By Pvt. Kelly Welch, 1st BCT, 1st Cav. Div. Public AffairsJuly 2, 2008
FORT HOOD, Texas-The crowd is hushed, the children have stopped cheering, people stare as if mesmerized at the street in front of them. The only sounds are those of the Soldiers marching down the street to the strains of the Star Spangled Banner being played by the local high school band.
This is my childhood Independence Day memory. Veterans from World War II, Korea and Vietnam marched down the street. It was the proudest moment of our little town. Every man, woman and child stopped whatever they were doing and pressed their hands over their hearts.
My parents and grandparents understood the sacrifices these men made, but not so for us children. All we knew was that these men had survived something that was greater than we could understand. We knew war meant fighting but we were too young to know what it really meant in the life of a Soldier.
We watched old, weathered men march slowly down the street. Some stood proud and some were stooped with age, but no one laughed or made a sound. They would stop marching and someone would raise the flag, and eyes would shine with tears as the old Soldiers would raise their hands to salute. There was never a prouder moment for us or them.
I stood watching them and my grandpa too. He had the same look on his face that the veterans had on theirs. It was a look of pride and anguish. I asked him once why he looked so happy and so sad all at the same time when the veterans marched down the street.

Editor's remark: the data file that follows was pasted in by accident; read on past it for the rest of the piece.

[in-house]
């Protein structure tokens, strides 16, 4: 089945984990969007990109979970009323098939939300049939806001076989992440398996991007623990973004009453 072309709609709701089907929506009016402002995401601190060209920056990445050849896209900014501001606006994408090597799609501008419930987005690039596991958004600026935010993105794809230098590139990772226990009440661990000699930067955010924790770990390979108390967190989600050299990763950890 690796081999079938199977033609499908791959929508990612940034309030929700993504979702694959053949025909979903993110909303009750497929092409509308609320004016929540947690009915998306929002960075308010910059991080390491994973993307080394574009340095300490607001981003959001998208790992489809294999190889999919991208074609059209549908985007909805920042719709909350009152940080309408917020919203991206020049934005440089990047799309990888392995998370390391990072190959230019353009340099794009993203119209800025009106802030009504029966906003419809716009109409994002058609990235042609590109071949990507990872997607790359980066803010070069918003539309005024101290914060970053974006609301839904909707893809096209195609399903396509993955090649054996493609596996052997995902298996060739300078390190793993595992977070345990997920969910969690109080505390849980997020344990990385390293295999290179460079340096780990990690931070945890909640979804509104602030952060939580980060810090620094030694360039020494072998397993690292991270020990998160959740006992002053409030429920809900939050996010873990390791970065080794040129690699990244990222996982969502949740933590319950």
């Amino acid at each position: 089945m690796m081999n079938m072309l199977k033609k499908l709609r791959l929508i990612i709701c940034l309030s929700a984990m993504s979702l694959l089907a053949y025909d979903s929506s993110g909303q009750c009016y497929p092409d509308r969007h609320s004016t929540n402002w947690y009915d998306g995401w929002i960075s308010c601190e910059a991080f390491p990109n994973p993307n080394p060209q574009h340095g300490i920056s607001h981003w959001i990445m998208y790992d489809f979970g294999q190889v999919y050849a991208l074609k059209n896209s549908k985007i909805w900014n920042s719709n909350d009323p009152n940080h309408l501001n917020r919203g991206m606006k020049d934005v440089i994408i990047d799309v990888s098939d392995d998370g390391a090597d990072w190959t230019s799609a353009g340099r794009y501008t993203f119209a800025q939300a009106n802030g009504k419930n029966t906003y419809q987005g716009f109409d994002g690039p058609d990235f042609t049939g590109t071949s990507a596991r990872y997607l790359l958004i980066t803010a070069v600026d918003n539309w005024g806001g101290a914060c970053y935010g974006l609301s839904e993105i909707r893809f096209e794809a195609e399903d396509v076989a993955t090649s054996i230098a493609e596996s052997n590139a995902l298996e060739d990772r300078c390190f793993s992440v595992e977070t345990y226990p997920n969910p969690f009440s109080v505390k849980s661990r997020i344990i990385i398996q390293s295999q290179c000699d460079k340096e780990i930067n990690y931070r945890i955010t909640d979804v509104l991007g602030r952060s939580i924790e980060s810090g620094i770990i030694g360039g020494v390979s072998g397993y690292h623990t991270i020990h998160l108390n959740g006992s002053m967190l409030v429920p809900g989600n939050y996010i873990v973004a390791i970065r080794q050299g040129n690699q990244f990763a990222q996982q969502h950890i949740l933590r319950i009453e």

"Because, I made it and so did my friends," he said. "But some didn't."
At the time I didn't know what it meant when he said they didn't make it, and I thought it might not be a good idea to ask.
I'm an adult now and a Soldier myself. I'm the only one of my siblings to join the military service. I see those same veterans now and I know what it means. I know what it means to them when they march down the street, I know what it means when they salute the flag, and I know what my grandpa meant when some made it and some didn't.
For more than 200 years we have celebrated the birth of this country, and on certain holiday's we celebrate soldiers, but on Independence day we celebrate the birth of our nation, the Soldiers those who fought for that birth, and the flag that represents this country.
So when Independence Day comes around this year, remember that the United States was founded on the shoulders of the men and women who marched onto the battlefield before they retired and marched down the route of a parade.
Don't forget them in your holiday celebration. Say a thank you to those men and women who fought and died so that you could stand with your children while they enjoy watching a parade.